Thanksgiving in Anxiety

“Do not be anxious about anything, but in everything by prayer and supplication with thanksgiving let your requests be made known to God” (Philippians 4:6).

Philippians is easily the happiest of Paul’s epistles. The church in Philippi had a lot of great things going for them: they were faithful to God, growing in love for one another, and eager to support the work of the ministry. Aside from a brief chiding of two women who weren’t getting along, Paul had only good things to say about them. He rejoiced in them, expressing his gratefulness for them numerous times.

In fact, thanksgiving is a big part of the epistle. Paul was in prison when he wrote it, but his attitude throughout the letter doesn’t indicate that. He was cheerful, speaking only of the incredible works God had accomplished through his imprisonment. He was content, as he wrote near the end, because he had learned that he could do all things when he was strengthened by Christ (4:13). Nothing could dampen his spirits, because he was trusting in Someone far above the world.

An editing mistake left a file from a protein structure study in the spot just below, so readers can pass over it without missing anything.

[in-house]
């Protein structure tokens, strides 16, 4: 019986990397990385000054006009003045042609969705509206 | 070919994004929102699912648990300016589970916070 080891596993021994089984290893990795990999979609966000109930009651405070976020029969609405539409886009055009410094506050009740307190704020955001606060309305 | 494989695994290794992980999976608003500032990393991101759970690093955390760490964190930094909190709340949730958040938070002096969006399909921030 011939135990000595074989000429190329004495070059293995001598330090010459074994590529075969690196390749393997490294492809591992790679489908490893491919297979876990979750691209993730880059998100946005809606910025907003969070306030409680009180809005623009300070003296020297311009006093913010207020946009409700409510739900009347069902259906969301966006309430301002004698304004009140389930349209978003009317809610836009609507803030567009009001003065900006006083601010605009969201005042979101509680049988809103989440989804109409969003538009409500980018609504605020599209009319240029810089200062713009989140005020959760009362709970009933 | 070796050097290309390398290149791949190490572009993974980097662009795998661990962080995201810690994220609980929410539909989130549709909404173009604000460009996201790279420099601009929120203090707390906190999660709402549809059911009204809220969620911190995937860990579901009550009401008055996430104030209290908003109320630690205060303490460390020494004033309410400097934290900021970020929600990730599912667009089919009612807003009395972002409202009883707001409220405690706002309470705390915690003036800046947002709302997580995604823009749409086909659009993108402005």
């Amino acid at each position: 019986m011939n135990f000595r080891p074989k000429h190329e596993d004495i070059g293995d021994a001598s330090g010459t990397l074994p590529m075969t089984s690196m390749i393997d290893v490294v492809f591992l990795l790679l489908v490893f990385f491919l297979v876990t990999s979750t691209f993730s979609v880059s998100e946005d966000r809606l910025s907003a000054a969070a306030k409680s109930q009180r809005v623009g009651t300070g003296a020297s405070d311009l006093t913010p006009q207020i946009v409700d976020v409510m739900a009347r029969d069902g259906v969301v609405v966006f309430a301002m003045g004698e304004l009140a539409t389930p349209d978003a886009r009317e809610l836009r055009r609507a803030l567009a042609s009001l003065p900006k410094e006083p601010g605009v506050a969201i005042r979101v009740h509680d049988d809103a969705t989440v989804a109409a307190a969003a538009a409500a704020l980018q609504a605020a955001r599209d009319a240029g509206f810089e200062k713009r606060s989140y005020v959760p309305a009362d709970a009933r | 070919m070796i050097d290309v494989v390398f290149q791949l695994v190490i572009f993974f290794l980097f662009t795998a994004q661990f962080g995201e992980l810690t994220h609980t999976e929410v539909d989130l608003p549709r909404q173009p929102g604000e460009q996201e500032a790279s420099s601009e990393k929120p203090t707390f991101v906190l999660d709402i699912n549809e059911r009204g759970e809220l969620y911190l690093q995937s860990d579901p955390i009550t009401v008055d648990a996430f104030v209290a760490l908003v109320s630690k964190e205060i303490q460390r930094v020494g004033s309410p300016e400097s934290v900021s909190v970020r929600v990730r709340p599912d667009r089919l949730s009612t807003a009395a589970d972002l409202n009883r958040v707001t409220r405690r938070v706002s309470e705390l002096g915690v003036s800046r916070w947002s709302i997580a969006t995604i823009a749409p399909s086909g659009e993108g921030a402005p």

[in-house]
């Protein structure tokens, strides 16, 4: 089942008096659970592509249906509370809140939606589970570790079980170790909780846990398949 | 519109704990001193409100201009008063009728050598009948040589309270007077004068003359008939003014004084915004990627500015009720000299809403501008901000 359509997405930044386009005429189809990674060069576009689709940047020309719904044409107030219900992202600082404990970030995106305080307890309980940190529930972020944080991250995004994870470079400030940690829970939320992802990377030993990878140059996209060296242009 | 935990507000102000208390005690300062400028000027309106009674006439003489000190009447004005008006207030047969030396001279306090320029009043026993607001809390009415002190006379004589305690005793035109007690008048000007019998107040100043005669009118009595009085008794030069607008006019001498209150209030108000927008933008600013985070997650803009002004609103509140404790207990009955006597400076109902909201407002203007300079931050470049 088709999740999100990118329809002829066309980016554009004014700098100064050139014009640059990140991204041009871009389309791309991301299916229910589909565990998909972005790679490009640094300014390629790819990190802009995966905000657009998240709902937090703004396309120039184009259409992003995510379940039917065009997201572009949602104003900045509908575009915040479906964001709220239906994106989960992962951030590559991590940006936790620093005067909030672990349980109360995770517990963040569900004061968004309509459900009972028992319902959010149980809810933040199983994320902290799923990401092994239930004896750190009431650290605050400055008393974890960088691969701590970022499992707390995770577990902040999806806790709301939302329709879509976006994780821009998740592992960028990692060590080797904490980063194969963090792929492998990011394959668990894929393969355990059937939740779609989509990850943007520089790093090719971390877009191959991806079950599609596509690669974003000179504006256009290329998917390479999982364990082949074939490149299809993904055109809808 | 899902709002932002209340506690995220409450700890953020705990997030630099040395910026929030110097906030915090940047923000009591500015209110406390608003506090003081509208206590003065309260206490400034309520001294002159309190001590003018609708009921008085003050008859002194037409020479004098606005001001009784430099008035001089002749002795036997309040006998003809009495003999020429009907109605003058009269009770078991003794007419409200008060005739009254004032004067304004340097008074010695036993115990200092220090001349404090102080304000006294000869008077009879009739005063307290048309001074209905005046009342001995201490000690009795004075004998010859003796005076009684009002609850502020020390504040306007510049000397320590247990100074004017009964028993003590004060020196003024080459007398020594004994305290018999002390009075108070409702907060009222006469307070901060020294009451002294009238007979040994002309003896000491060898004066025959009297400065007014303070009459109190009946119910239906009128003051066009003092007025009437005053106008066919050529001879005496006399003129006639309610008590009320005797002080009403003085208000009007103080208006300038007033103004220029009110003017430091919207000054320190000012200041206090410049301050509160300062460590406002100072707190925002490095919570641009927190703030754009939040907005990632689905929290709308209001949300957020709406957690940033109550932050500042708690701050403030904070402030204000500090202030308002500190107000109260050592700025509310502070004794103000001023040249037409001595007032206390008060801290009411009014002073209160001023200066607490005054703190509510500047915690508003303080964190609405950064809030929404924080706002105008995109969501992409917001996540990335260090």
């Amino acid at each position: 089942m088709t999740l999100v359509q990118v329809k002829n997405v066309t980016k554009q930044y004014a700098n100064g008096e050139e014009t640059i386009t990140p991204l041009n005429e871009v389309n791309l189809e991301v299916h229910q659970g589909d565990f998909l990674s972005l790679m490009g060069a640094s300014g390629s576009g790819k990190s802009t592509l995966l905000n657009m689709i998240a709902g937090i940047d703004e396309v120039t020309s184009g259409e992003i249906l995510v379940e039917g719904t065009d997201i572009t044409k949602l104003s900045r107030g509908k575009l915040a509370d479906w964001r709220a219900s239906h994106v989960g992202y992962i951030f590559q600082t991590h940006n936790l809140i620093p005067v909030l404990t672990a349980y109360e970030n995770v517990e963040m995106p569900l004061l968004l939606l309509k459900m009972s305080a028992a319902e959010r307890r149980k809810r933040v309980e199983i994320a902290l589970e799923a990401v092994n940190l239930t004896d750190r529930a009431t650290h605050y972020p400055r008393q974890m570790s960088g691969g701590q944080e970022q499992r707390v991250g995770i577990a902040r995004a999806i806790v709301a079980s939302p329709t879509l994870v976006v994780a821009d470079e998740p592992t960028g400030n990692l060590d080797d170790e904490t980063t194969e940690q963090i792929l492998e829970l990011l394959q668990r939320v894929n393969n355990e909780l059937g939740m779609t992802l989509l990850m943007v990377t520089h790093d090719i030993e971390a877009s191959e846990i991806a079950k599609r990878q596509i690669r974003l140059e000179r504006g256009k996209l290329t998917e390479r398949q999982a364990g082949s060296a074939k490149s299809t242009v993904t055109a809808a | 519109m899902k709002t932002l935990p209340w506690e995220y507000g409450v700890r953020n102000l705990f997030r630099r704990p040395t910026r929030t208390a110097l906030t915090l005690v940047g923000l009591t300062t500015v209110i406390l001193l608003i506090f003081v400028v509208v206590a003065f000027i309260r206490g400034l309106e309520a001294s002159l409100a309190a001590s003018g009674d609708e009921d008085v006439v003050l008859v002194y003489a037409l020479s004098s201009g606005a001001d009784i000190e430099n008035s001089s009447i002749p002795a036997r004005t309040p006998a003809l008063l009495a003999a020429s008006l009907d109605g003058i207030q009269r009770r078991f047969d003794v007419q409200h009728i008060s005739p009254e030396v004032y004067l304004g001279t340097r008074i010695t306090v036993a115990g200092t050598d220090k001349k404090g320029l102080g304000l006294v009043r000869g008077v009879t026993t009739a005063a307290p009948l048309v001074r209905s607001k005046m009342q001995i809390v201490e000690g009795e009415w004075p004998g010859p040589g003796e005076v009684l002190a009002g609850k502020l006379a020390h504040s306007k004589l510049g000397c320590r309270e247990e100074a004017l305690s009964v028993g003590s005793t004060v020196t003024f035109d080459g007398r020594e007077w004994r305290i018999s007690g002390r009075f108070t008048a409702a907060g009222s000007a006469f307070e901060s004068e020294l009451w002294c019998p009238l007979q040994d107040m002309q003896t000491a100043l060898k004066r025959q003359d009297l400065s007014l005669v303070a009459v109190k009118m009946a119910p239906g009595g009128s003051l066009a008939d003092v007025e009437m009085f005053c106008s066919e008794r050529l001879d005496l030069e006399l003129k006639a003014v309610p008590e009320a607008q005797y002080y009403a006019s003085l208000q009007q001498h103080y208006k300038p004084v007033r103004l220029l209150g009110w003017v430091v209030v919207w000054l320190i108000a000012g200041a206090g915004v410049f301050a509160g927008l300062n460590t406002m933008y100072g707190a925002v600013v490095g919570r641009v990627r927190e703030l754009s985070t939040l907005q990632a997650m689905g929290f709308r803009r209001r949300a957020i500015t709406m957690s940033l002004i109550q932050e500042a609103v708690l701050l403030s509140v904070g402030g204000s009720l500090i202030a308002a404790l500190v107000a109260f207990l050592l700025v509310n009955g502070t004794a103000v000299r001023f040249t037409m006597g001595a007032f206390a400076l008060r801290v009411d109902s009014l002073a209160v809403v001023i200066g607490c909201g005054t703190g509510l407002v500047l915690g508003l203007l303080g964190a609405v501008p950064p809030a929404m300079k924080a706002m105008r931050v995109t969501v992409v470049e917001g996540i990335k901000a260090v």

If anyone had a right to be anxious, it was Paul. His mission trips brought him to the edge of death innumerable times. But still, he continued to rejoice in God. He urged the Philippians to do the same, encouraging them to not be anxious but to instead bring their requests before God, all while giving thanks. Being grateful is an easy thing to overlook, but in reality, it’s the key to Paul’s instruction. When we remember to thank God for what He is already doing, our focus is removed from our own troubles. We instead look at how God has worked in our lives in the past and consider what He is doing even now. In light of that, there is no more room for anxiety. Cultivating a habit of thanksgiving prevents us from dwelling on our anxieties, constantly reminding us that God is good and that we can indeed do all things through Him who strengthens us.

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